Riverside City Council is permanently enjoined from removing Councilman Steve Fullenkamp under the current provisions of the city charter, a judge found.
Fullenkamp considers the ruling a victory after he sued the city during an attempt by his fellow council members to remove him from office. He said attempting to remove an elected official from office is “very serious” and hopes other municipalities think twice before making a similar attempt.
“I feel that the charges were unfounded and flimsy from the beginning, and I feel like I did the right thing by defending myself against these charges by the rest of city council and staff,” he said.
The controversy surrounding Fullenkamp’s attempted removal deeply divided the Dayton suburb of 25,000 residents, and it cost the city more than $40,000 in legal fees to hire a special counsel. The matter resulted in heated city council meetings and frustration among residents and city staff.
A Montgomery County Common Pleas Court judge previously issued a preliminary injunction, which is now permanent. Fullenkamp and his co-plaintiffs — a host of city residents who opposed the councilman’s removal — withdrew the lawsuit with prejudice March 31.
Riverside Law Director Dalma Grandjean said the “city is gratified the case has been concluded” and its “elected officials look forward to working together” on a number of issues.
When filed, the plaintiffs said they sought compensatory and punitive damages in excess of $25,000, though the final settlement does not pay damages. The city will cover Fullenkamp’s legal fees by paying $75,000 to Brannon & Associates, though most of the sum will be covered by the city’s insurance carrier.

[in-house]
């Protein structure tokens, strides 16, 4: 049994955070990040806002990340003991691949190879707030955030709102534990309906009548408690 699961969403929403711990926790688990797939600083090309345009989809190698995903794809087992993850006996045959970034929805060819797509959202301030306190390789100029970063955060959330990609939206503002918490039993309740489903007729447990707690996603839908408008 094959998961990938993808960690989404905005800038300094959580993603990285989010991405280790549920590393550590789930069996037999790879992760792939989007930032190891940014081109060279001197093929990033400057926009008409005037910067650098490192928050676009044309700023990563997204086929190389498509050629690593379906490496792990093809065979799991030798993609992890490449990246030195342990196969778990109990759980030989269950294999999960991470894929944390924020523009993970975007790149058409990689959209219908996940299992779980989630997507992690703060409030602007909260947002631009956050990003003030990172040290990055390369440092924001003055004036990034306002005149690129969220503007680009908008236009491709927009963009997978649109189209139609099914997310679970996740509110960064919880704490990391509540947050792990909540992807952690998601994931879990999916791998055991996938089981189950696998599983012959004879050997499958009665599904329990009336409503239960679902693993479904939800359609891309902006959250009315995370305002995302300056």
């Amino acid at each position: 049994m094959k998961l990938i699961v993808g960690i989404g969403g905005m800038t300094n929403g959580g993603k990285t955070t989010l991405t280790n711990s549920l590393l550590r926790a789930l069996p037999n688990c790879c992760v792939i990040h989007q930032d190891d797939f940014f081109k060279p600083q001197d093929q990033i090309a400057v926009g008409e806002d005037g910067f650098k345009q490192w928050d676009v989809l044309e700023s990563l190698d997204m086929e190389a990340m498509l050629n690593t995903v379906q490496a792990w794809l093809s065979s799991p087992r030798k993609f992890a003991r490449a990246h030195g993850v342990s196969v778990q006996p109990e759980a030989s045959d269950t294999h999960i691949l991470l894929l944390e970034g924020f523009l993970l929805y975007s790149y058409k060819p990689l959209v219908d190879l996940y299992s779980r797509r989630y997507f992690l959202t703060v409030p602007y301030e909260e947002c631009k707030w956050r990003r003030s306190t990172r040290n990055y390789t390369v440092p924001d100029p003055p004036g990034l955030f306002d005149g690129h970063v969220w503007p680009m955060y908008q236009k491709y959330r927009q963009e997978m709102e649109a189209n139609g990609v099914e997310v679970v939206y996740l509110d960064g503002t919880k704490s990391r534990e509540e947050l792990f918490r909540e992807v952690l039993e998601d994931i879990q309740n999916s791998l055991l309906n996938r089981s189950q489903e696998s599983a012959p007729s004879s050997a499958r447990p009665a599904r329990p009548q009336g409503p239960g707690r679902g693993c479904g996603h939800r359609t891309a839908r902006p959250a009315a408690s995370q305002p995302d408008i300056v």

In June, Police Chief Frank Robinson alleged Fullenkamp attempted to intervene during a criminal investigation. Two other complaints involved Fullenkamp allegedly telling Director of Planning Brock Taylor he should have disregarded the instructions of the city manager in a long-standing zoning dispute.
Taylor and Vice Mayor Mike Smith complained, with Smith alleging Fullenkamp’s statements were an improper interference with city administration under the charter.
In September, Fullenkamp and the 11 other co-plaintiffs called the remaining council members “evil-minded defendants” whose conduct “has been extreme and outrageous, which no person in a civilized and democratic society should be caused to endure.”
More coverage of the lawsuit against Riverside:
Thank you for reading the Dayton Daily News and for supporting local journalism. Subscribers: log in for access to your daily ePaper and premium newsletters.
Thank you for supporting in-depth local journalism with your subscription to the Dayton Daily News. Get more news when you want it with email newsletters just for subscribers. Sign up here.